Prominent businessman and philanthropist Max Kupferberg passed away in January. He was 97 years old.
Kupferberg was raised in Flushing and studied physics at Queens College, where he was a member of the first incoming class, graduating in 1942. The institution would always hold a special place in his heart.
He and his wife Selma funded cultural programming and refurbished performance spaces and museums at the school. The Colden Center at Queens College was renamed the Selma and Max Kupferberg Center for the Visual and Performing Arts in their honor.
“He was a dynamic presence on campus,” said Queens College President Félix V. Matos Rodríguez. “His family’s transformational gift was instrumental in revitalizing the arts at Queens College, making the campus the cultural epicenter of Queens.”
The couple also lent their personal and financial support to nearly 50 organizations, including the Queens Botanical Garden, Flushing YMCA, and the Queens College Foundation.
Kupferberg worked on the Manhattan project, and following World War II founded electronic parts supply company Kepco, Inc. with his three brothers.
Queens lost its first and only African-American borough president this year. Helen Marshall, who led the borough from 2001 to 2013, passed away at age 87 in California in March.
Marshall was remembered for her long tenure in public service, including 10 years in the City Council and eight years in the Assembly. A former teacher and library director, Marshall championed education, libraries and diversity.
“Helen Marshall was a larger-than-life figure in the civic life of Queens and the State of New York,” said Borough President Melinda Katz.
Since her passing, a stream of tributes and dedications have honored her legacy of civic leadership. Last year, Borough Hall’s cultural center was named after her.
In December, the Corona community renamed a street after Marshall. Weeks later, local education officials voted to name an East Elmhurst school in her honor.
Her legacy will be felt for years to come. Projects that began under her leadership are now coming to fruition, and will have an impact on the next generation.
“Our borough lost one of its biggest champions, but she will continue to live on in our hearts,” said Congressman Joseph Crowley, “and her presence will continue to be felt throughout the countless communities she touched.”
Julia Harrison, who represented Flushing in the City Council from 1986 to 2001, passed away in August. She was 97 years old.
Active in civic life, Harrison began her political career in 1972 when she was elected district leader. She would run unsuccessfully for the State Senate in 1978, but would taste victory just five years later when she was elected to the state Assembly.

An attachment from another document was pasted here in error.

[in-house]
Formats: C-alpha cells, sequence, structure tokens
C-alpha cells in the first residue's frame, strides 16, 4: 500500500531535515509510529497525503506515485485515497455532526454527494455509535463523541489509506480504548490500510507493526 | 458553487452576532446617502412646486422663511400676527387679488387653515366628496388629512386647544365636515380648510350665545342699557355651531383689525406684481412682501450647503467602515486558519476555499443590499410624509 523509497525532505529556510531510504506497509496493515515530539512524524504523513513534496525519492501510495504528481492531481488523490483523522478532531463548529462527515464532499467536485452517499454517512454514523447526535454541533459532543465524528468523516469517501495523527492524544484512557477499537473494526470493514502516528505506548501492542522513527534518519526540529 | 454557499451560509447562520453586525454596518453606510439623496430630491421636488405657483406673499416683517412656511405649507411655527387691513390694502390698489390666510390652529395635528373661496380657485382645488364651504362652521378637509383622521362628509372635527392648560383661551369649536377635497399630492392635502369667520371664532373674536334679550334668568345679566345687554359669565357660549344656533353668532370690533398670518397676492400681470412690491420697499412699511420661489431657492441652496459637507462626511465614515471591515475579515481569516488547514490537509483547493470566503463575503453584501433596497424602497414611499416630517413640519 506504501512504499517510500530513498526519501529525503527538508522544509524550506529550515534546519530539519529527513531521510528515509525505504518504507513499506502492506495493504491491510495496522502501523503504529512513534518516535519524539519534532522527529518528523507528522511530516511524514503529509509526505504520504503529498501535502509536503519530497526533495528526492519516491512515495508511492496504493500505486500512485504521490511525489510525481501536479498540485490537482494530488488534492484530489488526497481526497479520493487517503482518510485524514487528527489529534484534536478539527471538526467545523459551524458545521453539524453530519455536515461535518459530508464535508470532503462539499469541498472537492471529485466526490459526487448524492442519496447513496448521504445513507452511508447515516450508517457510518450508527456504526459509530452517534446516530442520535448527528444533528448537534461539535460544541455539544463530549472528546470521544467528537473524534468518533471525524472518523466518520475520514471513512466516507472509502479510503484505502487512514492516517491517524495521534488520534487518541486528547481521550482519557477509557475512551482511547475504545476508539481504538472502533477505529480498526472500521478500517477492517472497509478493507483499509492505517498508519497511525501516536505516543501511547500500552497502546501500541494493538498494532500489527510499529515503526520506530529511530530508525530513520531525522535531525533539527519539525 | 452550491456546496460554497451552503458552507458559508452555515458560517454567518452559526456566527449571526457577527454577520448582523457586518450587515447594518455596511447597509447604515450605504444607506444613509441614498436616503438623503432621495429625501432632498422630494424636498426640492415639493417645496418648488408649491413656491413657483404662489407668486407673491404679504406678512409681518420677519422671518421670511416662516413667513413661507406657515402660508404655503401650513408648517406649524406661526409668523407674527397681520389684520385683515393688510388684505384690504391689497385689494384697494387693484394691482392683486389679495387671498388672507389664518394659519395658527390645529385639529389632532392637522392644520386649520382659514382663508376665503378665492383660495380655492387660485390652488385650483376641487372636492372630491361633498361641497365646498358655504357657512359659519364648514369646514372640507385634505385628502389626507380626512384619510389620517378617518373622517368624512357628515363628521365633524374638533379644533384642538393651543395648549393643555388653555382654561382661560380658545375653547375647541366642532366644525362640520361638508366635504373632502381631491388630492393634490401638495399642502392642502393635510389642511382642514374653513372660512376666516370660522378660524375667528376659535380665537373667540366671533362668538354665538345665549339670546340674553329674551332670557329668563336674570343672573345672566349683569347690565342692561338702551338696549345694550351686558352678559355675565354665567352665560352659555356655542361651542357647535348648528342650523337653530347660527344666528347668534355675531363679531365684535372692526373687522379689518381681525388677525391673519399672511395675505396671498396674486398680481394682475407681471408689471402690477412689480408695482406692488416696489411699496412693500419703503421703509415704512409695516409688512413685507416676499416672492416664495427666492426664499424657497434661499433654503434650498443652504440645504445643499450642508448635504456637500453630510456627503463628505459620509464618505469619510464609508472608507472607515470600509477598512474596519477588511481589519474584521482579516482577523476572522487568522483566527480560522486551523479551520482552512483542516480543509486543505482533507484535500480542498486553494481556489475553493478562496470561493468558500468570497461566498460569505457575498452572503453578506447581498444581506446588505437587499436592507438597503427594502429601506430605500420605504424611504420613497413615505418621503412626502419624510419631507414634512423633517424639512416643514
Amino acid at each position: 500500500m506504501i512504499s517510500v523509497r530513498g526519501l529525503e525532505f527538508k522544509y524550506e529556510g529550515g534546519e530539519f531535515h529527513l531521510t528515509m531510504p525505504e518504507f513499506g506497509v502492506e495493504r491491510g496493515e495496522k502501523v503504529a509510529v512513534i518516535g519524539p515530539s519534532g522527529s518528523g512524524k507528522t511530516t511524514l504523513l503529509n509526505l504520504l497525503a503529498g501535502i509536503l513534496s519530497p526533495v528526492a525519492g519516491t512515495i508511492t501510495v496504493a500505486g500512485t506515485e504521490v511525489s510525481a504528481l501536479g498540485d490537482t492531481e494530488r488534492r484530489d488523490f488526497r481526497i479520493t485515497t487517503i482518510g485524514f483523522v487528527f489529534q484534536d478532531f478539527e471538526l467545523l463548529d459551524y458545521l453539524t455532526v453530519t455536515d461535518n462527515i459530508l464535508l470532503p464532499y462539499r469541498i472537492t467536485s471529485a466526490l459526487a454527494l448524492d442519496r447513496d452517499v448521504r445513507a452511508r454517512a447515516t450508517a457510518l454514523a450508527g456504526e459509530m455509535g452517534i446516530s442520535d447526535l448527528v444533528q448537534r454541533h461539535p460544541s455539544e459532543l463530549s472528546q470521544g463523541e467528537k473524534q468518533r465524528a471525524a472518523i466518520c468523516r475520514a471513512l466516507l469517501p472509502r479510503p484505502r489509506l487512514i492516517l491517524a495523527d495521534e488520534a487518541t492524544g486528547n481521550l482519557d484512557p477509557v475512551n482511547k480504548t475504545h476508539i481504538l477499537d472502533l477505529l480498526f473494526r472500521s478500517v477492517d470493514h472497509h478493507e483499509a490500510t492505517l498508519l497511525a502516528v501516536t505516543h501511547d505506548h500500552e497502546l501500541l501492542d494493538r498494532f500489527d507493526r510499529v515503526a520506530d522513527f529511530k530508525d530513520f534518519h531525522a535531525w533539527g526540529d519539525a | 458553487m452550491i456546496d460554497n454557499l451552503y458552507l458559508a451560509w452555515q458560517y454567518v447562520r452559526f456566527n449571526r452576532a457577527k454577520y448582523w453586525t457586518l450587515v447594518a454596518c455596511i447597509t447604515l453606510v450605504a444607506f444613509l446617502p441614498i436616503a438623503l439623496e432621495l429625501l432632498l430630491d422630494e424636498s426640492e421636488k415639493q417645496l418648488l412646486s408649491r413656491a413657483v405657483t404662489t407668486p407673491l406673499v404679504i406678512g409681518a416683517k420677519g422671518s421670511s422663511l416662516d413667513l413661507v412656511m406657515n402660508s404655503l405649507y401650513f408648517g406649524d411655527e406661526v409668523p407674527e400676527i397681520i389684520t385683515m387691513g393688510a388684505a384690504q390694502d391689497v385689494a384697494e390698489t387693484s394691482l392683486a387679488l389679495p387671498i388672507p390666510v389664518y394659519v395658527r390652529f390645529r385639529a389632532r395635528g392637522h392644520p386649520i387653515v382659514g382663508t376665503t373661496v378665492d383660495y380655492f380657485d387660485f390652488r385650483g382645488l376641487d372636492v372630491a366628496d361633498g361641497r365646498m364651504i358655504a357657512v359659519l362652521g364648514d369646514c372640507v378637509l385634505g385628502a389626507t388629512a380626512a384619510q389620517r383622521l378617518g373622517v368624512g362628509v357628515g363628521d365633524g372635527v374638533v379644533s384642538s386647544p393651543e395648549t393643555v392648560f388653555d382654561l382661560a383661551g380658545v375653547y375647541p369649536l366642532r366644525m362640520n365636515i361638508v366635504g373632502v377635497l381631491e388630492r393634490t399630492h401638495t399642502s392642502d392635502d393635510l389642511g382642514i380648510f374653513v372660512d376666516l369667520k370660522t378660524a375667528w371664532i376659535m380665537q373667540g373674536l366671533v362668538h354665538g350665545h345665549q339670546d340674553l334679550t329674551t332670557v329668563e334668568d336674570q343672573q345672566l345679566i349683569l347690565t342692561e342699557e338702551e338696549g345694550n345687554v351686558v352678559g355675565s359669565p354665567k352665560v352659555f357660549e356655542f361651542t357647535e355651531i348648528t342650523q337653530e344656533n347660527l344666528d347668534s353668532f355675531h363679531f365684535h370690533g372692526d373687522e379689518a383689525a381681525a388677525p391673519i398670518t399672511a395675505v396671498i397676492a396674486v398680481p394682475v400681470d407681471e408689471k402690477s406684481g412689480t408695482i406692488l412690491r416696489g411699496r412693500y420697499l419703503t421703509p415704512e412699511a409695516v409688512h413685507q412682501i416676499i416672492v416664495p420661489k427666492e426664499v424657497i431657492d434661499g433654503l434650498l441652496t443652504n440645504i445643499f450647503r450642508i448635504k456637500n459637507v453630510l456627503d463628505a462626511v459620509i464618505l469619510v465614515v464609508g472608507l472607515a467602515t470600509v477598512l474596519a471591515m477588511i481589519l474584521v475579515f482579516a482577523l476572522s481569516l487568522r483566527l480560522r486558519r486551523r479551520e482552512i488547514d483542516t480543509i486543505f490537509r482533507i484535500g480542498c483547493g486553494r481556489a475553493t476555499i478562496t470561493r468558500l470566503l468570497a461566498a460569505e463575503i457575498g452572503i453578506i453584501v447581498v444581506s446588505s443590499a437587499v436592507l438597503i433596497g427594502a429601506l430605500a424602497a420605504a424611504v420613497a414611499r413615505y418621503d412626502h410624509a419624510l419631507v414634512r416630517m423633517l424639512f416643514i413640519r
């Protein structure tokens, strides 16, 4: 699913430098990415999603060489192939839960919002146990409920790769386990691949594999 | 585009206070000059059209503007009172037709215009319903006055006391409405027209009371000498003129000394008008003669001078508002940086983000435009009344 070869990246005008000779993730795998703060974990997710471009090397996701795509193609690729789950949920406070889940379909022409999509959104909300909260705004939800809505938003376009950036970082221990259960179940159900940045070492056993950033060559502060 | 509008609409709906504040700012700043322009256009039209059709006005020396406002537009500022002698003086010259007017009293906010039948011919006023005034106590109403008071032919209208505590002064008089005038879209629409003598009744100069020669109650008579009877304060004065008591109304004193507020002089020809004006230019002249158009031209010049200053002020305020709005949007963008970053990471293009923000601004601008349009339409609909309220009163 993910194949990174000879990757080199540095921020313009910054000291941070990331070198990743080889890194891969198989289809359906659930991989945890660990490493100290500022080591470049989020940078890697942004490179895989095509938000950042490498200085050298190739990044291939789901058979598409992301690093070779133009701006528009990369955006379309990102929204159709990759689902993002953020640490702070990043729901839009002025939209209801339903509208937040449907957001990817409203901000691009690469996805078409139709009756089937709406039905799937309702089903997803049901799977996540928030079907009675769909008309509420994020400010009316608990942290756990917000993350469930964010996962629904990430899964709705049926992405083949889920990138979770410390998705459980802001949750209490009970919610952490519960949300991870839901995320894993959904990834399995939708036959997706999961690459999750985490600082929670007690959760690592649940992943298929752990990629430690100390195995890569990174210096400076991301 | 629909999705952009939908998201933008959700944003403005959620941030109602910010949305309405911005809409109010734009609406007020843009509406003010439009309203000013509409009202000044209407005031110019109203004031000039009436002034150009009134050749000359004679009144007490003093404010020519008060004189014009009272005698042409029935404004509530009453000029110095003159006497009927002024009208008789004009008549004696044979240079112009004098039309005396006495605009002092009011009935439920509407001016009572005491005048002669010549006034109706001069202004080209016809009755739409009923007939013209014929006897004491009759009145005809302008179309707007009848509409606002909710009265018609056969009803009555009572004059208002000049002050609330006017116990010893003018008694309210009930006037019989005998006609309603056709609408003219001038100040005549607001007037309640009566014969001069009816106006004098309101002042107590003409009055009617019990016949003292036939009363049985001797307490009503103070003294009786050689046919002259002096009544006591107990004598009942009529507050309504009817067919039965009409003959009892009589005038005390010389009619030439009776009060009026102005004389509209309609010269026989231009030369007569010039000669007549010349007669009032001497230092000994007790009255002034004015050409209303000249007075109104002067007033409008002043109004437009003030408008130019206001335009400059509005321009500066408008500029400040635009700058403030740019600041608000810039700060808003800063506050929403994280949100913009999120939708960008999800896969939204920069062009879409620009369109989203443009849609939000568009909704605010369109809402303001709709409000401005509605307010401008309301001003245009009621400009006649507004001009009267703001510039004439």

Three years later she was elected to the City Council, the first woman to hold that post in the 19th Council District. She left office in 2001 when term limits forced her out.
Over the next few years she would mount failed runs at State Senate and Assembly seats.
Harrison will be remembered as an outspoken representative. She considered herself a maverick and often bucked party leadership.
In 2011, Harrison was elected to her former district leader post at the age of 97.
Queens lost a beloved elected official when Assemblyman Michael Simanowitz passed away suddenly on September 2 at the age of 45 after battling cancer for several years. He is survived by his wife Jennifer and their four children.
“Words are not adequate to express how heartbroken I am that he is no longer with us,” said Assembly Speaker Carl Heastie at the time. “I will especially remember Mike for his quick wit and intelligence. I am proud to have called him my friend.”
Simanowitz, who grew up in Forest Hills, was first elected to the Assembly in 2011. He represented the neighborhoods of College Point, Whitestone, Briarwood, Pomonok and Kew Gardens Hills.
Prior to elected office, Simanowitz served as chief of staff to his predecessor, former Assemblywoman Nettie Mayersohn, for 15 years. He was involved with the NYPD’s auxiliary police unit in the 107th Precinct. He also worked for the city’s Department of Housing Preservation and Development.
“Mike was a wonderful human being,” said Congresswoman Grace Meng. “He had a heart of gold and was among the warmest, friendliest and most down-to-earth individuals I have known.”
Former Vietnam Veterans of America Chapter 32 president Paul Narson passed away in September. He was 74 years old.
Narson served as Chapter 32 president from 2008 to 2014. He has been a member since 1989 and became a Life Member in 1992.
After the events of 9/11, he participated as a member of the chapter honor guard in the renaming of streets in Queens to honor members of the community who perished in the terrorist attacks.
As vice president, he assisted then-president Pat Toro in establishing the chapter as an Organizational Friend of Indigent Veterans. Chapter 32 buried 108 indigent veterans, with Narson participating in over 45 of them.
When Toro became ill due to side effects cause by exposure to Agent Orange during the Vietnam War, Narson started a blood drive that resulted in 60 units, which allowed Toro an unlimited supply of blood
Narson was installed in the State Senate Veterans Hall of Fame for his work on behalf of all veterans in New York, and has received numerous plaques and certificates for his work on behalf of veterans in Queens.